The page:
A common critique of global aid programs (4, 7, 8) is the number of programs based in high resource settings, such as the US, that send health professionals to low resource settings without acknowledging or realizing that services and programs already exist. Efforts are then duplicated without collaboration. In fact, these situations may undermine or interfere with local efforts already underway. With this in mind, Eckerle et al. offer an example of a partnership between Kamazu Central Hospital in Malawi and three US-based institutions that strengthen health systems through a coordinated approach. The program forges stronger expertise among all partners and avoids the risk of duplication that is so common in global health programs. Additionally, Koster et al. report a partnership between three US institutions and the Hopital Ste. Damien-Nos Petits Freres and Soeurs in Haiti that reduces redundancy and builds collaboration by limiting the visiting partners from the US to a smaller group of clinicians.

International collaborations are also used to develop, redesign, and upgrade training curricula. This often serves two purposes: it advances the status of the profession and often has the effect of increasing the number of participants and results in more graduates. This is particularly important in low resource settings where dire shortages of providers persist. Such a partnership is described in the paper by Audette et at. The manuscripts by Footer et al. and Pascal et al. describe the importance of empowering and developing leadership skills in young professionals, many of whom are among the first of their discipline to practice in their country.

Education is a vital key to strengthening capacity of health care workers, and many of the manuscripts offer educational strategies, describing a variety of pedagogical approaches. Although mentorship is not a new pedagogy, Catton reports how Save the Children International has had success in an educational partnership in Laos to increase the skills and capacity of the midwifery workforce using a mentorship strategy. Pediatric specialists McConnell et al. offer a case example of a Telehealth program that uses technology to sustain a partnership for ongoing education in Nicaragua for pediatric nurses. To build capacity for health, Leader et al. used two well-developed and standardized educational programs: Helping Babies Breathe and Essential Care for Every Baby. The programs employ a train-the-trainer model, in a partnership between a broad range of entities: the Ministry of Health, the Dominican Pediatric Society, the Pan American Health Organization, UNICEF, multiple international and Dominican NGOs, and individuals from three different US medical institutions. The project partners were able to educate 17 trainers who then reached nearly 350 providers.

Henker et al. highlight a simulation course developed at the request of the Angkor Hospital for Children in Siem Reap, Cambodia. While the partnership has continued for many years, this innovative educational training highlights the successes of technical training in settings where advanced technology for health education and clinical care is not available. A number of educational initiatives include program evaluation to support the educational innovation as reported by Buser, Yu et al., Leader et al., McConnell et al., and Henker et al.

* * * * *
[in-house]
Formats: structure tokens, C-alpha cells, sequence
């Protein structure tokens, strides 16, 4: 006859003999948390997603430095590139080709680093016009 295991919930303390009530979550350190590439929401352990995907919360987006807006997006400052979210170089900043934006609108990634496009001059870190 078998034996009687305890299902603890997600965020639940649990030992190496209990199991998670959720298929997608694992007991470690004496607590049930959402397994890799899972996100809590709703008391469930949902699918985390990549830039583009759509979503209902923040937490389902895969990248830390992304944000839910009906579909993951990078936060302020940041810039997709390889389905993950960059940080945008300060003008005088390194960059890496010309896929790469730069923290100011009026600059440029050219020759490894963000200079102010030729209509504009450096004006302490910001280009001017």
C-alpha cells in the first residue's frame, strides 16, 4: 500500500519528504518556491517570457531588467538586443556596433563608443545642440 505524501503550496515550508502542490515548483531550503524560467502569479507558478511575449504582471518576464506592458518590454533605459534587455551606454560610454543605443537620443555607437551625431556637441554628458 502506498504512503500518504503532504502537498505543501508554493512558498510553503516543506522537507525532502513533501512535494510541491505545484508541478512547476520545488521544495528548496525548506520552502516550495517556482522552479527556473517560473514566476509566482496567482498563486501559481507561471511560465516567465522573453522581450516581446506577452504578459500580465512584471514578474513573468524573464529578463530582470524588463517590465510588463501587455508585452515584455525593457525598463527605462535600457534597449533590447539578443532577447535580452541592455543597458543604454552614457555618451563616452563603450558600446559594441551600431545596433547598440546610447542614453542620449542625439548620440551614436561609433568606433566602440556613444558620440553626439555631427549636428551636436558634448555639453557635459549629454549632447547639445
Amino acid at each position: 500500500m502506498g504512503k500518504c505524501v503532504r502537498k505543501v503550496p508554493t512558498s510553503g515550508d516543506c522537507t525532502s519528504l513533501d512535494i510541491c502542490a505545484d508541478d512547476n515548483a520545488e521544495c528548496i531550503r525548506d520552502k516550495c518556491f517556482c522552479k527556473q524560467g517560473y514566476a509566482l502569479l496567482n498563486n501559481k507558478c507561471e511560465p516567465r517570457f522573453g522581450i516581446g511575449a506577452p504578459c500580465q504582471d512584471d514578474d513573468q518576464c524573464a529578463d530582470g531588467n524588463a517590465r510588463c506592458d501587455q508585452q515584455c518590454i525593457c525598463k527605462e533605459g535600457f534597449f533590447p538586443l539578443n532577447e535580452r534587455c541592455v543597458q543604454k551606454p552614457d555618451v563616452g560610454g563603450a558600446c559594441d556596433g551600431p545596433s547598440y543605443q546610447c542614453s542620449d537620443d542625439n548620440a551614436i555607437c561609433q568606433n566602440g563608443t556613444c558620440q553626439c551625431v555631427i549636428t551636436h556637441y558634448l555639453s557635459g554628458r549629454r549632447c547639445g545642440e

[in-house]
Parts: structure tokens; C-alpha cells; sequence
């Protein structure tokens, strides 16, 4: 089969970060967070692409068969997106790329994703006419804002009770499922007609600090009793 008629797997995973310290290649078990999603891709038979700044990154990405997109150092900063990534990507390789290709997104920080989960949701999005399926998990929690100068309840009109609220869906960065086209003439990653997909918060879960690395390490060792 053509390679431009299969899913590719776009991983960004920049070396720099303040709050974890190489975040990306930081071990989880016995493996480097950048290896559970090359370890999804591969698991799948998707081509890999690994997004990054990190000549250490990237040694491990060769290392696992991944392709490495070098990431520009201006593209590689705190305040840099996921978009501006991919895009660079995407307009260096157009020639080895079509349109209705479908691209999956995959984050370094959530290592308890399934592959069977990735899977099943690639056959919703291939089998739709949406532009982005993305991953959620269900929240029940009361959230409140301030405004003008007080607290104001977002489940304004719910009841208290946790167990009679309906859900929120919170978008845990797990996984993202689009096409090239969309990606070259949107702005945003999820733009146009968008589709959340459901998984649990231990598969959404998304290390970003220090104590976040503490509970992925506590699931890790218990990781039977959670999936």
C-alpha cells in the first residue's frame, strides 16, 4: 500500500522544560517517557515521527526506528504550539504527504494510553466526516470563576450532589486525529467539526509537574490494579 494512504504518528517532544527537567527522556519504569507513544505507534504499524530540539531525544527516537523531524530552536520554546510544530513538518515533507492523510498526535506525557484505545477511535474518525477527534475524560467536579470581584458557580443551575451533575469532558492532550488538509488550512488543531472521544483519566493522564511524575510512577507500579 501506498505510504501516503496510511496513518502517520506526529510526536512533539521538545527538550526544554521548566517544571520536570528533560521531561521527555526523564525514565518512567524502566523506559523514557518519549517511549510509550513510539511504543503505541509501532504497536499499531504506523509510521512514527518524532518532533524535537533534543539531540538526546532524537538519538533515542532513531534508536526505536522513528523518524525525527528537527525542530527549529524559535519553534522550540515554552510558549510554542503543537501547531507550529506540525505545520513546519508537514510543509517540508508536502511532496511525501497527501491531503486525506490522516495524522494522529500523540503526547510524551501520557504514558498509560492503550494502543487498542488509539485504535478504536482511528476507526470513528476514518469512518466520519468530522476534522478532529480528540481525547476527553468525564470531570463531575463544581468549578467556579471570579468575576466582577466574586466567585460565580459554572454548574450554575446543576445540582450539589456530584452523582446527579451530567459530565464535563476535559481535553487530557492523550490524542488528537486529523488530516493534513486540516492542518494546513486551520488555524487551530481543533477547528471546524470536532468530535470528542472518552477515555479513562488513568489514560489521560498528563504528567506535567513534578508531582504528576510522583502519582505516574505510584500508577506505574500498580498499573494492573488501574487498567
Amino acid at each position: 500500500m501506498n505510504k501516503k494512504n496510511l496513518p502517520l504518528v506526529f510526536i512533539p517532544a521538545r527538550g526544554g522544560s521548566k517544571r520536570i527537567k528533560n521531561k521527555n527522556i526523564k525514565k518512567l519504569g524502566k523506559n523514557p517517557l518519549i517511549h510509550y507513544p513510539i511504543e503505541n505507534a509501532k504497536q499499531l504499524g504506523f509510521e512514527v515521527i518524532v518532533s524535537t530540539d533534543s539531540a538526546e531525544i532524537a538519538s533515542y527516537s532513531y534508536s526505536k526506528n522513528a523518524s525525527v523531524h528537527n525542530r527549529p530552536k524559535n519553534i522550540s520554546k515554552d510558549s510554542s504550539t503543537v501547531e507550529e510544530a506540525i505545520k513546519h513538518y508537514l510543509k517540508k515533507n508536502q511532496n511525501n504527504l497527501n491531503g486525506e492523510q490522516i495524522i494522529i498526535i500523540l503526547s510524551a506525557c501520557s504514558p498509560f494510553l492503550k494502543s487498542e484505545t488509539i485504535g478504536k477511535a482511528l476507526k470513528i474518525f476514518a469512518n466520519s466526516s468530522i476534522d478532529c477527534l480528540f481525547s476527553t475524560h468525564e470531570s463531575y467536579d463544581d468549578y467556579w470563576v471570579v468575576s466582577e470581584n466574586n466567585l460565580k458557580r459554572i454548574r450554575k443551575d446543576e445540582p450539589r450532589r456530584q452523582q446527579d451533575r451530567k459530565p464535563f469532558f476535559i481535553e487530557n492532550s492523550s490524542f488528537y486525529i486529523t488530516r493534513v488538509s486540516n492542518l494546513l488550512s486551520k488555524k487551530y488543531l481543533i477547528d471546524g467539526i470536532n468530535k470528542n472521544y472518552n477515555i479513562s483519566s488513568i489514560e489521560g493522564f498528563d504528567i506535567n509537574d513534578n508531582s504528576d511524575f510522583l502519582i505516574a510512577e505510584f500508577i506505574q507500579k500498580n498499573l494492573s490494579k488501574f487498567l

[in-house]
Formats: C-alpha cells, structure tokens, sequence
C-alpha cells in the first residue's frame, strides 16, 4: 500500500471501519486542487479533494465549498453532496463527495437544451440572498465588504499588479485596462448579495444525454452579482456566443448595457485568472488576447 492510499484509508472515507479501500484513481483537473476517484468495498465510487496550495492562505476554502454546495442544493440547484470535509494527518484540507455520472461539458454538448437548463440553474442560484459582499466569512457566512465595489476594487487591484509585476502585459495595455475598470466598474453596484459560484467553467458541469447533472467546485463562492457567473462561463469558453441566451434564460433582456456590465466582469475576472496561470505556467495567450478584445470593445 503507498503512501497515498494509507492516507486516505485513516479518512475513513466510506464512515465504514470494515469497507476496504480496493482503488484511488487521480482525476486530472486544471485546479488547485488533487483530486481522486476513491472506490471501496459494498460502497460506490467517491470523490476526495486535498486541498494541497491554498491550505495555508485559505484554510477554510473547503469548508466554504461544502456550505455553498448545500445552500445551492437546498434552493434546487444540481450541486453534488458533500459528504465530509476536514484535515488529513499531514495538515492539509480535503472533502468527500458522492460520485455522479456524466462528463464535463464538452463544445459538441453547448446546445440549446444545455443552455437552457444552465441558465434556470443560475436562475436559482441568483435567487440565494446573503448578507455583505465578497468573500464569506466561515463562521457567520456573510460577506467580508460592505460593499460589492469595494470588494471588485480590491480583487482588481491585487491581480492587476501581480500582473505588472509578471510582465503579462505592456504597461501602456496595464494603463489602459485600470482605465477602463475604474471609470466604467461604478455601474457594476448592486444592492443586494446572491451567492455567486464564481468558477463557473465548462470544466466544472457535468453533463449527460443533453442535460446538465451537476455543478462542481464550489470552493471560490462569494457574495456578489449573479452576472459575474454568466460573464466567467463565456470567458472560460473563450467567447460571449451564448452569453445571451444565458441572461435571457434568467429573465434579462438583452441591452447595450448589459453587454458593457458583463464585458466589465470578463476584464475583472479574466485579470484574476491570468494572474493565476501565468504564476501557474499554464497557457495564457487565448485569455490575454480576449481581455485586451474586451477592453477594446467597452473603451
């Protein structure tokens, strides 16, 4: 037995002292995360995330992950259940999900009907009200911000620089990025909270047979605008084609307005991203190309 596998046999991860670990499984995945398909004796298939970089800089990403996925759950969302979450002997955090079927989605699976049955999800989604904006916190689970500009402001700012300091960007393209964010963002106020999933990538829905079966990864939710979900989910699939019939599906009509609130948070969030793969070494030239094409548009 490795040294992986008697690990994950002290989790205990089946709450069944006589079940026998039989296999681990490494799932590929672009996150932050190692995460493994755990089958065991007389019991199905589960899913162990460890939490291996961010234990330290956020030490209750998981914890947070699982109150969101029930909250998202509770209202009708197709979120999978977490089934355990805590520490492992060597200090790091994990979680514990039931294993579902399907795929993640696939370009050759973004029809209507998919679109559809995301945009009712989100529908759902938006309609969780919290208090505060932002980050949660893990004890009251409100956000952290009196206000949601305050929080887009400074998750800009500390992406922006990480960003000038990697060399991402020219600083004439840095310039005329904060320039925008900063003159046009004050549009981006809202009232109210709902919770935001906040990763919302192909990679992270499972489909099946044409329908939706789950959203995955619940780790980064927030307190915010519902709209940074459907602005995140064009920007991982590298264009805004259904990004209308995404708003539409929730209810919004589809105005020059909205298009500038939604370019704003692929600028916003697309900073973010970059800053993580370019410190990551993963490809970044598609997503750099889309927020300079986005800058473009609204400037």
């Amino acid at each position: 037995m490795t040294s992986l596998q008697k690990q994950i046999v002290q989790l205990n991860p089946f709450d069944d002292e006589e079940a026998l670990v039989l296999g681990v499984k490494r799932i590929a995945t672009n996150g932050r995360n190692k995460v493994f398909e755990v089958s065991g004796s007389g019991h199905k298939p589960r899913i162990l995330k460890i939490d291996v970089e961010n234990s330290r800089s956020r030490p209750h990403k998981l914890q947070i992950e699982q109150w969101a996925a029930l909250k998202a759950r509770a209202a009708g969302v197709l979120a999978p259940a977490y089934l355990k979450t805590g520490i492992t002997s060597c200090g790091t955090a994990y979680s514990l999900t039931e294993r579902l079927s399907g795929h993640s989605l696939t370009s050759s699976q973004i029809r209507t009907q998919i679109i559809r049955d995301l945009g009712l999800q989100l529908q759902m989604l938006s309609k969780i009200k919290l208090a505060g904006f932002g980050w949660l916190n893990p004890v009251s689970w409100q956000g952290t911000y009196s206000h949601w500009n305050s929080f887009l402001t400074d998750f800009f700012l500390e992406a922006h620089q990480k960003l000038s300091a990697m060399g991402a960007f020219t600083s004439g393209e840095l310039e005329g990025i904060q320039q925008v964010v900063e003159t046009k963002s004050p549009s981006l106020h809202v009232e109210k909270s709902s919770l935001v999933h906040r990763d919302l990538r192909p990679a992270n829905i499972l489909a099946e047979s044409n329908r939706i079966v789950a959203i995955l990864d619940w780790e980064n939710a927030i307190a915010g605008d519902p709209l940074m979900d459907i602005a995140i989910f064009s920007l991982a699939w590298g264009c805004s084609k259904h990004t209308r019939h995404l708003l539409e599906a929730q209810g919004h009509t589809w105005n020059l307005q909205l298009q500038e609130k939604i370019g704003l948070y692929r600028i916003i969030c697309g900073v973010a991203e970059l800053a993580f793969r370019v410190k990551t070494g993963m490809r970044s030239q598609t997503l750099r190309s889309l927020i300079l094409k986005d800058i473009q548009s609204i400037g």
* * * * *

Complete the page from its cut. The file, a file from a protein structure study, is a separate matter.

Paramount to any successful collaboration is sustainability. Partnerships where a focus on sustainability has been a key element from the start are included in several of the manuscripts. Issues such as maintaining strong partnerships and keeping a program flexible and innovative over the course of time are elements of the manuscripts by Leader et al., Cech and Alvarado, and Mbalina et al. The nature and complexity of international partnerships, paired with the difficulties inherent in measuring programmatic and learner outcomes result in challenges in evaluating long-term outcomes. Many of the articles report attempts to meet that challenge by creating programs where student assessment leads to outcome measurement. Stuart Shor et al. provide evaluation data for the first 3 years of the Global Health Service Partnership (GHSP), a unique collaboration between the Peace Corps, SEED and PEPFAR in Malawi, Uganda, and Tanzania. Almost 100 nurse and physician educators provided training to more than 8,000 partner trainees, practicing health professionals and faculty over the 3-year period. Significant findings emphasize the importance of culturally appropriate and locally tailored educational strategies. Others such as Pinner and Kelly have built systematic program assessment processes into their models.

We are pleased to be able to share so many creative, interesting, and diverse models of global health initiatives. It is exciting to reflect on how this work has evolved over the past decades and to think about all of the potential there is for even more innovative work in the future. In closing, it seems appropriate to include the words of Paul Farmer: “with rare exceptions, all of your most important achievements on this planet will come from working with others—or, in a word, partnership” (9).

Author Contributions

JL was lead author for the editorial submitted for this RT. JA contributed to and helped to edit the editorial submission.

Conflict of Interest Statement

The authors declare that the research was conducted in the absence of any commercial or financial relationships that could be construed as a potential conflict of interest.


We wish to thank Health Volunteers Overseas for its vision and support for this RT that promotes collaboration and partnership to strengthen health workforce capacity and health outcomes globally.


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Keywords: partnerships, collaboration, education, sustainability, health workforce capacity, global health

Citation: Leffers JM and Audette JG (2018) Editorial: International Partnerships for Strengthening Health Care Workforce Capacity: Models of Collaborative Education. Front. Public Health 6:2. doi: 10.3389/fpubh.2018.00002

Received: 04 December 2017; Accepted: 05 January 2018;
Published: 07 February 2018

Edited and Reviewed by: Marcia G. Ory, Texas A&M School of Public Health, United States

Copyright: © 2018 Leffers and Audette. This is an open-access article distributed under the terms of the Creative Commons Attribution License (CC BY). The use, distribution or reproduction in other forums is permitted, provided the original author(s) and the copyright owner are credited and that the original publication in this journal is cited, in accordance with accepted academic practice. No use, distribution or reproduction is permitted which does not comply with these terms.

*Correspondence: Jeanne Mahoney Leffers,